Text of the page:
Traditional Japanese bamboo fencing is tied onto the support structure, but that didn't look viable for this job. Instead, I laid out the bamboo and drilled pilot holes through each culm, then used tan deck screws to attach them to the gate frame, which is just a basic kit available at Lowe's, Home Depot or other lumber yard. I used scrap 2x4s coated with Flood weather sealant to complete the frame, keeping costs down.

I need to point out that while I flame-treated the bamboo, I did not have the time to age it as long as I should have. Despite storing it in my heated garage with a dehumidifier running, the bamboo isn't anywhere nearly as dried out as it should be. It's pretty heavy still, and I anticipate a good deal of shrinkage in the months to come as it sheds that water weight.

To preserve its longevity, I needed to seal up the top so it didn't absorb additional water and rot. Most sections I was able to cut close to the node, which I capped with outdoor-rated wood putty, and then sealed with spar urethane once the putty was dried and sanded. Some sections weren't cut close to the node, however, so I used a can of "Good Stuff" foam sealant to fill in the space (that stuff expands a lot!) then, after trimming away the cured excess, capped with wood putty and a coat of urethane. The result is a bamboo gate that's waterproof from the top, at least. I filled the bamboo hollows on the bottom with the foam and then added a coat of urethane, but didn't go the wood putty route. There won't be any setting water at that end, so that should be sufficient to keep out splash and insects.

Once everything was dried, I installed the gate, setting two steel posts in fast-setting concrete. Doing this necessitated removing the rusting steel garden arbor the previous owners had left behind. Did you know rusting steel garden arbors harbor massive amounts of foul-smelling black water? I didn't either, but now I do. Digging post holes of sufficient depth through my predominantly clay soil was a good deal of work. Then I moved some stone slabs around to prevent the dogs from tunneling under. The gate latch, for now, is a chain-and-hook setup, but that will change once I replace the rest of the fence. There've been two escapes since the gate went in, but both those times were the result of my poorly-attaching the existing fence to the gate posts, which I have (hopefully) since rectified. We shall see how permanent the containment is from here on out.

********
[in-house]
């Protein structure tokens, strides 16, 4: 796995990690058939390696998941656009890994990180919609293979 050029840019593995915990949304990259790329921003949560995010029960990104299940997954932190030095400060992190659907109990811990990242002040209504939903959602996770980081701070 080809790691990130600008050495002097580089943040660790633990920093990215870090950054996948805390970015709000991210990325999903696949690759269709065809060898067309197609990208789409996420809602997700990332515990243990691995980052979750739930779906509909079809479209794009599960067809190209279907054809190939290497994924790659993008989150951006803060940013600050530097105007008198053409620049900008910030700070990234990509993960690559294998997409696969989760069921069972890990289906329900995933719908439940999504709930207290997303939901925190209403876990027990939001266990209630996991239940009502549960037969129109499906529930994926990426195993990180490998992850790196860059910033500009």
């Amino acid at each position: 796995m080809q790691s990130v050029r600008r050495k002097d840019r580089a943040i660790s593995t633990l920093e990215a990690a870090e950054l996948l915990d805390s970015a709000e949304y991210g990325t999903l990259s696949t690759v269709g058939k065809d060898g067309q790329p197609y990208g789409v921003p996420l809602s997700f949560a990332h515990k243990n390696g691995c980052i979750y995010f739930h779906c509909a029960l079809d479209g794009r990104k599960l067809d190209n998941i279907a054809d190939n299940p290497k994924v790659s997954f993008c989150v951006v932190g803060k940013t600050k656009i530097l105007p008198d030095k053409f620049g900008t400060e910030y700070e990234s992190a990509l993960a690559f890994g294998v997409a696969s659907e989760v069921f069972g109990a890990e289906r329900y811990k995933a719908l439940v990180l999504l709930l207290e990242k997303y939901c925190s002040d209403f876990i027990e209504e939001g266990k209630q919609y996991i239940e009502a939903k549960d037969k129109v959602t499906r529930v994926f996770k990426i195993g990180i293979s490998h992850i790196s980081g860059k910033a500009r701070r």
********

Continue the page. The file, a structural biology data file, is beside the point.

Next up, a project I actually began way back in the spring. In fact, you can see the basic box-frame on top of the back bar in this post. When I realized I was going to add a back bar to my tiki paradise, I knew I wanted a rum shelf as a part of it. So I built a frame using scrap plywood and a chopped up 2x4 to craft a shelf roughly 42" long and 6" deep. The outside I would clad in bamboo sections roughly 6" tall--1" taller than the shelf itself.